The procedure totally dismantles the unit, but you only need to dismantle as much as is necessary to access those parts you wish to work on.
This information is provided in good faith, but as I have no idea of your skill levels it is assumed you know what you are doing and that you work on your power adaptor at your own risk.
Be aware that opening the case and/or making changes or attempting repairs to this unit will invalidate any warranty on your Booster and may also preclude any future chance of Hornby being able to repair the unit. This also applies to any Booster bought second hand, whether working or not, as the previous owner may have opened the case or attempted repairs.
A common mistake is for users to think that this unit can be connected to the same track as the DCC controller, compounded by the Elite controller having Boost terminals.
The way this unit works is to take the DCC signal from the main controller track district and send it to a completely electrically isolated track district. This second (or third or subsequent -
The unit also acts as a reverse loop module in that it will switch the DCC track phasing as and when required.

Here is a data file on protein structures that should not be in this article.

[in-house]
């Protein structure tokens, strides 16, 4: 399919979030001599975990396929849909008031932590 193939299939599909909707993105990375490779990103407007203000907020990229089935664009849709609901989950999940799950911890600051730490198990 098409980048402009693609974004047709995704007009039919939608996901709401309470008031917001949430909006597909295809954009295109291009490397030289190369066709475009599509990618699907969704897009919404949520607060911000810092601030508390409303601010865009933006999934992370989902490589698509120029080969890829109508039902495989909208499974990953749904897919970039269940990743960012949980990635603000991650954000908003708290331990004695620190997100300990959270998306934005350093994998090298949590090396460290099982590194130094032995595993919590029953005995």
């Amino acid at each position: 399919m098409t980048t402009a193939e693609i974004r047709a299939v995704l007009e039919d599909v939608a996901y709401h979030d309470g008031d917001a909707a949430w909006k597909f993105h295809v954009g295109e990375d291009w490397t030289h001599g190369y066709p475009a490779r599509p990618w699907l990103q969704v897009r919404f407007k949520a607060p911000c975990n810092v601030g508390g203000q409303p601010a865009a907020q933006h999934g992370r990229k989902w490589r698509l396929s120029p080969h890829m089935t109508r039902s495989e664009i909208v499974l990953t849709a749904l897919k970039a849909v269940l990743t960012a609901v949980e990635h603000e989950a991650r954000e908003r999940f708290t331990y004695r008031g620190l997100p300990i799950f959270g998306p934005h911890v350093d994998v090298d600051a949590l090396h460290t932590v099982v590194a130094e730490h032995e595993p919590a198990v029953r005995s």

Undo the 4 x security screws found under the 4 x rubber foot pads. These are the usual triangular recess screws.
Lift the top case off. The circuit board lifts out but remains attached to the top case by the 3 indicator leds (Red -
Reverse side of PCB.
Main components are marked below. These are mostly standard components used by Hornby and most have previously been identified in the other Teardown Reports.
Item Code Description Part Number
F2 Resetting fuse 30V 5A
L1 & L2 Inductor 7μ0
L4 Common Mode Choke 300R CM3032V301R-
L6 Common Mode Choke 300R CM3032V301R-
D1 & D2 Diode 3A 1N5400
Q1 & Q2 MosFet IRFR024N
Q3 & Q4 Mosfet IRFR9024N
Q5 & Q6 Transistor BC846ALT1G
Q7 MosFet IRF7303
Q8, Q9 & Q11 Transistor BC846ALT1G
Q10 Transistor BC856BLT1G
U5 Regulator 5V LM7805CT
Very little is reported as going wrong with this unit apart from output transistors Q1 to Q4, likely due to overheating from loose heat sinks or degraded heat transfer paste. Common mode chokes are known to fail L4 & L6.
Most faults are likely to have been user induced by incorrect connections to the layout. Reference to the user’s manual as stated earlier will show that you can connect this unit to the main power district in several ways. For various reasons it has been found that the most reliable way to power and control a second or subsequent power district is using the method shown in Figure 4 in the manual. You should not attempt to connect the unit by any more than a single method at a time, else damage will occur.
Many thanks to Ken Wards in the Hornby Research and Development Department for his help in compiling this article.
© Rob’s Rails
ROB’S RAILS -
Hornby R8239 DCC Signal and Power Booster
This report details the procedural teardown of a Hornby Signal and Power Booster (hereafter called a Booster) used to supply power to and pass DCC control from the master controller to a separate power zone on a layout. The unit is powered by the standard 4-